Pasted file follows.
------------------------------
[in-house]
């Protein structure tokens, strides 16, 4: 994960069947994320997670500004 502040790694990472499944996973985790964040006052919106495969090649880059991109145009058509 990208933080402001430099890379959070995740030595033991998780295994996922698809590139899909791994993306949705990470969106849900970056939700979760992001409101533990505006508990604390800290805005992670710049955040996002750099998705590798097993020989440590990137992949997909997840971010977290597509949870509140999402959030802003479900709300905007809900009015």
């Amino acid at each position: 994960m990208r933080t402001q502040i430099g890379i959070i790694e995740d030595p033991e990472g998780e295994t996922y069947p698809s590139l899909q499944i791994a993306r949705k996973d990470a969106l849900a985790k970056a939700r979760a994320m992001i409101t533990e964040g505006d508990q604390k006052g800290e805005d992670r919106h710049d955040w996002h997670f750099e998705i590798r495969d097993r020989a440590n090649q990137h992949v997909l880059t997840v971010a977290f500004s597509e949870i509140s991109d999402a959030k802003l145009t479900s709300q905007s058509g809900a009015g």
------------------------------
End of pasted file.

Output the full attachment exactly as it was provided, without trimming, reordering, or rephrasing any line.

[in-house]
């Protein structure tokens, strides 16, 4: 994960069947994320997670500004 502040790694990472499944996973985790964040006052919106495969090649880059991109145009058509 990208933080402001430099890379959070995740030595033991998780295994996922698809590139899909791994993306949705990470969106849900970056939700979760992001409101533990505006508990604390800290805005992670710049955040996002750099998705590798097993020989440590990137992949997909997840971010977290597509949870509140999402959030802003479900709300905007809900009015």
């Amino acid at each position: 994960m990208r933080t402001q502040i430099g890379i959070i790694e995740d030595p033991e990472g998780e295994t996922y069947p698809s590139l899909q499944i791994a993306r949705k996973d990470a969106l849900a985790k970056a939700r979760a994320m992001i409101t533990e964040g505006d508990q604390k006052g800290e805005d992670r919106h710049d955040w996002h997670f750099e998705i590798r495969d097993r020989a440590n090649q990137h992949v997909l880059t997840v971010a977290f500004s597509e949870i509140s991109d999402a959030k802003l145009t479900s709300q905007s058509g809900a009015g």